After Judge Sheila Abdus-Salaam, a groundbreaking judge on New York’s highest court, was found dead in the Hudson River last week, initial reports suggested she may have taken her own life. However, the New York Police Department is now investigating her death as “suspicious,” the New York Post reports.
The body of Abdus-Salaam, the first black woman to sit on New York’s Court of Appeals, was found on April 12, floating in the Hudson River off of Manhattan, by the parkway near 132nd Street. She was found fully clothed and without visible signs of trauma, and her husband had reported her as being missing after he was notified that she had failed to show up for work.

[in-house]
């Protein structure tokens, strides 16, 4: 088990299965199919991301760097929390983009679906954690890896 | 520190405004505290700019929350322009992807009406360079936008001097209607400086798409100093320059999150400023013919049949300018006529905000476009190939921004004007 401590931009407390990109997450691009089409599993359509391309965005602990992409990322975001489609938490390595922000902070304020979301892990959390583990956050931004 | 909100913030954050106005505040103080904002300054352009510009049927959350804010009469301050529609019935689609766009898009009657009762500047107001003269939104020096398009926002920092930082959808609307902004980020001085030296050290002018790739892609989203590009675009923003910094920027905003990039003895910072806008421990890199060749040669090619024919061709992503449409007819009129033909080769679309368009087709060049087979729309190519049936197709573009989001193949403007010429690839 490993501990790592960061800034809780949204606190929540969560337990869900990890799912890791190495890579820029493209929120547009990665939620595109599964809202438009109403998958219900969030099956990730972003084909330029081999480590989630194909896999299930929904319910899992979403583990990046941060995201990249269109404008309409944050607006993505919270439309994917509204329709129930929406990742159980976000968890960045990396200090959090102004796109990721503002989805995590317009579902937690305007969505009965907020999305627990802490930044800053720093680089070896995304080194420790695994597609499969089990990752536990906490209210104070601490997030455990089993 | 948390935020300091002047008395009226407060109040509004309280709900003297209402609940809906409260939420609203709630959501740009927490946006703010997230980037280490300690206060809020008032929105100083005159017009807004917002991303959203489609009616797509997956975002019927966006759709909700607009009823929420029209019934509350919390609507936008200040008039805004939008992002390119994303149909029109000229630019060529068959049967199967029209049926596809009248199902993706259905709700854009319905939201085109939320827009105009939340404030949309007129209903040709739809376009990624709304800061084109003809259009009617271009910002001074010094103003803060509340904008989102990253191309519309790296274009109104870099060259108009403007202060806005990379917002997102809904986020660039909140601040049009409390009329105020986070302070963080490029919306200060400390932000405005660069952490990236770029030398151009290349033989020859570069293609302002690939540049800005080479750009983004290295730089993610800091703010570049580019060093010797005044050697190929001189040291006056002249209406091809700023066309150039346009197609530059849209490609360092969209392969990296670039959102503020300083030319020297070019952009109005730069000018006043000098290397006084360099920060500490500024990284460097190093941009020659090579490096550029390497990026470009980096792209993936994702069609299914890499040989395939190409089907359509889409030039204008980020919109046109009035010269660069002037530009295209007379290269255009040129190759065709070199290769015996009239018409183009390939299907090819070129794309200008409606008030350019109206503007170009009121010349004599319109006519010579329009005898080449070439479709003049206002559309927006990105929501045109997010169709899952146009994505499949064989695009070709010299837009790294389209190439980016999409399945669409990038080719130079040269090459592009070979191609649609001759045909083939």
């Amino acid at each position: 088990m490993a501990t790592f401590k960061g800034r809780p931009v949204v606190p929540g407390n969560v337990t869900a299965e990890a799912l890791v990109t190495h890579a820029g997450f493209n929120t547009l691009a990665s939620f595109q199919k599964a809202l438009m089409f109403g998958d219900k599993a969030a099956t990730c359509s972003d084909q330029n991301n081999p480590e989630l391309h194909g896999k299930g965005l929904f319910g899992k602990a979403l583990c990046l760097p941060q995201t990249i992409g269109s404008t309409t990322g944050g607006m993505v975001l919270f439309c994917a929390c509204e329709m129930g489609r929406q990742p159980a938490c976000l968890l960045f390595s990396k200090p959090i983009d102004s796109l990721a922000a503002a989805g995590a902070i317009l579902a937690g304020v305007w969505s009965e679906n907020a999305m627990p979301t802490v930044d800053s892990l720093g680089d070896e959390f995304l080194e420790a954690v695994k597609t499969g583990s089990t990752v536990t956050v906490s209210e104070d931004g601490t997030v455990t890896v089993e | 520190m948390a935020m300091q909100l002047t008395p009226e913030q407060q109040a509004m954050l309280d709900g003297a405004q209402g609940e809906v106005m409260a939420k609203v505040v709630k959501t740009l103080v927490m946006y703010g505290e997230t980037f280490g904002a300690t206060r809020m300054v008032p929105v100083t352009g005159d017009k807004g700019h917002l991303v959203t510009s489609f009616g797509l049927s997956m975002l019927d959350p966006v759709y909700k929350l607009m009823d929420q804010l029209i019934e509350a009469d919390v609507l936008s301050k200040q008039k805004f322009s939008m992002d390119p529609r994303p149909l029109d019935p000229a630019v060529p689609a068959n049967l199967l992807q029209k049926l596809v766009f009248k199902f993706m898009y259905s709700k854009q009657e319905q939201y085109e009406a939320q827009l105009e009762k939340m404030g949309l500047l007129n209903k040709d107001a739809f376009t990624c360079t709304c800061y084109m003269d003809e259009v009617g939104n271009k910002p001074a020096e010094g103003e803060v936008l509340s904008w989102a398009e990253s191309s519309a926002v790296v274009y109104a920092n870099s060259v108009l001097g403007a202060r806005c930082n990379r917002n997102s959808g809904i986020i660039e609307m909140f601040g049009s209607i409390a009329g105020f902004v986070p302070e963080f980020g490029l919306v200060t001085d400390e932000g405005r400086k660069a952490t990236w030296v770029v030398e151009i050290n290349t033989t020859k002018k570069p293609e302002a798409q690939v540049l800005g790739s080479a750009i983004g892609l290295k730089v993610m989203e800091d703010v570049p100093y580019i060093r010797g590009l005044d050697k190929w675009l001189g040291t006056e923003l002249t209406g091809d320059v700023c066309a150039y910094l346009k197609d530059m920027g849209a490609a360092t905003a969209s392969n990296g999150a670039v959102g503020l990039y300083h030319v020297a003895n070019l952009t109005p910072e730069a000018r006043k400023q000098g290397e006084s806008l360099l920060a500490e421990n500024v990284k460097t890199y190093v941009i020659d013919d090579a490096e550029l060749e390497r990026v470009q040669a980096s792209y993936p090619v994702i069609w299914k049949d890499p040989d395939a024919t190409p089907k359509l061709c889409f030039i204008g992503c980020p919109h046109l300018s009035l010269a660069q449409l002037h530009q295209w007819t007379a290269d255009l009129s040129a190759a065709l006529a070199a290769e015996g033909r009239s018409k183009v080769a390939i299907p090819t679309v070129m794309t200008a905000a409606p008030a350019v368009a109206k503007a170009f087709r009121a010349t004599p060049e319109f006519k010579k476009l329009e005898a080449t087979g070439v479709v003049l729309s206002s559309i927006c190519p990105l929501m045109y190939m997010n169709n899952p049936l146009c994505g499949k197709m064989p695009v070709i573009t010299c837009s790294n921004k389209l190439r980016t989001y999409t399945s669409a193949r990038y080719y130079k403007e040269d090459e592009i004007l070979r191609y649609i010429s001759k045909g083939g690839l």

“We’re looking at it as a suspicious death at this point,” NYPD spokesman Stephen Davis told the Post. “We haven’t found any clear indications of criminality, but at this point we can’t say for sure. We’re hoping if anyone could shed any light into the hours before her disappearance, it would help us establish what happened.”
According to the Post, investigators have spent several days scanning surveillance video to try to trace the judge’s final moments, and additional cops have been assigned to review video from residential buildings, stores, and mass transit. The NYPD also issued an “Information Needed” notice on Tuesday, tweeting out a request for information from the public.
Abdus-Salaam, 65, was reportedly last seen alive by a deliveryman at her apartment the morning of April 12, after receiving a package, though her husband received a call around noon that day informing him that she had not shown up for work. Her death was initially described as a suspected suicide, and there were no signs of forced entry at her home. The judge also left her purse, wallet, and cell phone at home, which sources told the Post are possible signs of suicidal intent.